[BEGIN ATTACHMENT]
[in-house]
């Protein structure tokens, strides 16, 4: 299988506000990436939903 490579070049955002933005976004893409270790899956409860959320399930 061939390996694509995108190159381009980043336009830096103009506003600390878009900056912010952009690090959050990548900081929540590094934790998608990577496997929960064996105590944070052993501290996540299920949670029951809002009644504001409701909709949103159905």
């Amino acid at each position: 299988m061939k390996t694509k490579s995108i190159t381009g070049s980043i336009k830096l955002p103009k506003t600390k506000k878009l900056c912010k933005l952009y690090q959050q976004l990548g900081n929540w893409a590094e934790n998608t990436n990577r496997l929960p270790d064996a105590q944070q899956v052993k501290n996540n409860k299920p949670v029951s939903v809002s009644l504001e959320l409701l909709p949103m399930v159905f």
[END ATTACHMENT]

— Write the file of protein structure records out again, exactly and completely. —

[in-house]
């Protein structure tokens, strides 16, 4: 299988506000990436939903 490579070049955002933005976004893409270790899956409860959320399930 061939390996694509995108190159381009980043336009830096103009506003600390878009900056912010952009690090959050990548900081929540590094934790998608990577496997929960064996105590944070052993501290996540299920949670029951809002009644504001409701909709949103159905």
């Amino acid at each position: 299988m061939k390996t694509k490579s995108i190159t381009g070049s980043i336009k830096l955002p103009k506003t600390k506000k878009l900056c912010k933005l952009y690090q959050q976004l990548g900081n929540w893409a590094e934790n998608t990436n990577r496997l929960p270790d064996a105590q944070q899956v052993k501290n996540n409860k299920p949670v029951s939903v809002s009644l504001e959320l409701l909709p949103m399930v159905f």